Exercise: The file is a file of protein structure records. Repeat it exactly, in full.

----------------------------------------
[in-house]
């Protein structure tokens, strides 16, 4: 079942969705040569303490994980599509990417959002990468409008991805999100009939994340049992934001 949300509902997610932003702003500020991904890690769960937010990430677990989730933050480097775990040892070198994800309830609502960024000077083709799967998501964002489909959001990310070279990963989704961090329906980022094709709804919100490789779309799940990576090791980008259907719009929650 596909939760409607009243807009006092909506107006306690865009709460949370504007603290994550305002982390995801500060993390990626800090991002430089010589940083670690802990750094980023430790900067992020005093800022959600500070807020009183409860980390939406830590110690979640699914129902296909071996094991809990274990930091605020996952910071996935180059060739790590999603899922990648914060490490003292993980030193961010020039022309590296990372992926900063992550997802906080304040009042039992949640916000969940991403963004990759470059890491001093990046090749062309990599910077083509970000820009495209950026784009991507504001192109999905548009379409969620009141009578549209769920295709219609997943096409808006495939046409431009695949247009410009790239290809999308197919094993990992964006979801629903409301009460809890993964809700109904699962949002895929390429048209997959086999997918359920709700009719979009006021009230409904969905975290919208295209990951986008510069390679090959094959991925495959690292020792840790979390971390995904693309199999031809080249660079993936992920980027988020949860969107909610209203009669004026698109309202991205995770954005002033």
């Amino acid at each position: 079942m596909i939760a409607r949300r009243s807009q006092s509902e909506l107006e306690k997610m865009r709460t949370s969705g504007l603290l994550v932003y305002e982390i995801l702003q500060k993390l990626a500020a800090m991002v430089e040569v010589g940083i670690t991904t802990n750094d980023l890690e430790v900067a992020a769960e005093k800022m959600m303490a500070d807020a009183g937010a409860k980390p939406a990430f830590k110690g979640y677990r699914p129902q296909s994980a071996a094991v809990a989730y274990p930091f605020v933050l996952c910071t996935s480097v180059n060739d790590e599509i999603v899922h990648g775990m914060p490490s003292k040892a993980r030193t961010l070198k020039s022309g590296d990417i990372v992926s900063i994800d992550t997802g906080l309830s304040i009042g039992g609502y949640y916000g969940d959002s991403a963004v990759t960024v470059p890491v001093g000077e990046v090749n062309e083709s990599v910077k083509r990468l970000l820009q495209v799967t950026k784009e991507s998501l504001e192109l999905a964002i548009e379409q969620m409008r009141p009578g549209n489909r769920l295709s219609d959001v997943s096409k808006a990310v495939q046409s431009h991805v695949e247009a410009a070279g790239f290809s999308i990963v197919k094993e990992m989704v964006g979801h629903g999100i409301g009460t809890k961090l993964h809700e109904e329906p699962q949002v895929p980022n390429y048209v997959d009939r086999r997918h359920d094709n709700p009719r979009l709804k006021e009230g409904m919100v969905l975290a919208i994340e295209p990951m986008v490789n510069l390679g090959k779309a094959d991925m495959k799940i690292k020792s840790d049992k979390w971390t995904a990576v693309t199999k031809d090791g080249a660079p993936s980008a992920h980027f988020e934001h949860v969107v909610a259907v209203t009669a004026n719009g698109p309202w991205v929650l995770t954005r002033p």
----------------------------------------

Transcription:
[in-house]
């Protein structure tokens, strides 16, 4: 079942969705040569303490994980599509990417959002990468409008991805999100009939994340049992934001 949300509902997610932003702003500020991904890690769960937010990430677990989730933050480097775990040892070198994800309830609502960024000077083709799967998501964002489909959001990310070279990963989704961090329906980022094709709804919100490789779309799940990576090791980008259907719009929650 596909939760409607009243807009006092909506107006306690865009709460949370504007603290994550305002982390995801500060993390990626800090991002430089010589940083670690802990750094980023430790900067992020005093800022959600500070807020009183409860980390939406830590110690979640699914129902296909071996094991809990274990930091605020996952910071996935180059060739790590999603899922990648914060490490003292993980030193961010020039022309590296990372992926900063992550997802906080304040009042039992949640916000969940991403963004990759470059890491001093990046090749062309990599910077083509970000820009495209950026784009991507504001192109999905548009379409969620009141009578549209769920295709219609997943096409808006495939046409431009695949247009410009790239290809999308197919094993990992964006979801629903409301009460809890993964809700109904699962949002895929390429048209997959086999997918359920709700009719979009006021009230409904969905975290919208295209990951986008510069390679090959094959991925495959690292020792840790979390971390995904693309199999031809080249660079993936992920980027988020949860969107909610209203009669004026698109309202991205995770954005002033």
């Amino acid at each position: 079942m596909i939760a409607r949300r009243s807009q006092s509902e909506l107006e306690k997610m865009r709460t949370s969705g504007l603290l994550v932003y305002e982390i995801l702003q500060k993390l990626a500020a800090m991002v430089e040569v010589g940083i670690t991904t802990n750094d980023l890690e430790v900067a992020a769960e005093k800022m959600m303490a500070d807020a009183g937010a409860k980390p939406a990430f830590k110690g979640y677990r699914p129902q296909s994980a071996a094991v809990a989730y274990p930091f605020v933050l996952c910071t996935s480097v180059n060739d790590e599509i999603v899922h990648g775990m914060p490490s003292k040892a993980r030193t961010l070198k020039s022309g590296d990417i990372v992926s900063i994800d992550t997802g906080l309830s304040i009042g039992g609502y949640y916000g969940d959002s991403a963004v990759t960024v470059p890491v001093g000077e990046v090749n062309e083709s990599v910077k083509r990468l970000l820009q495209v799967t950026k784009e991507s998501l504001e192109l999905a964002i548009e379409q969620m409008r009141p009578g549209n489909r769920l295709s219609d959001v997943s096409k808006a990310v495939q046409s431009h991805v695949e247009a410009a070279g790239f290809s999308i990963v197919k094993e990992m989704v964006g979801h629903g999100i409301g009460t809890k961090l993964h809700e109904e329906p699962q949002v895929p980022n390429y048209v997959d009939r086999r997918h359920d094709n709700p009719r979009l709804k006021e009230g409904m919100v969905l975290a919208i994340e295209p990951m986008v490789n510069l390679g090959k779309a094959d991925m495959k799940i690292k020792s840790d049992k979390w971390t995904a990576v693309t199999k031809d090791g080249a660079p993936s980008a992920h980027f988020e934001h949860v969107v909610a259907v209203t009669a004026n719009g698109p309202w991205v929650l995770t954005r002033p």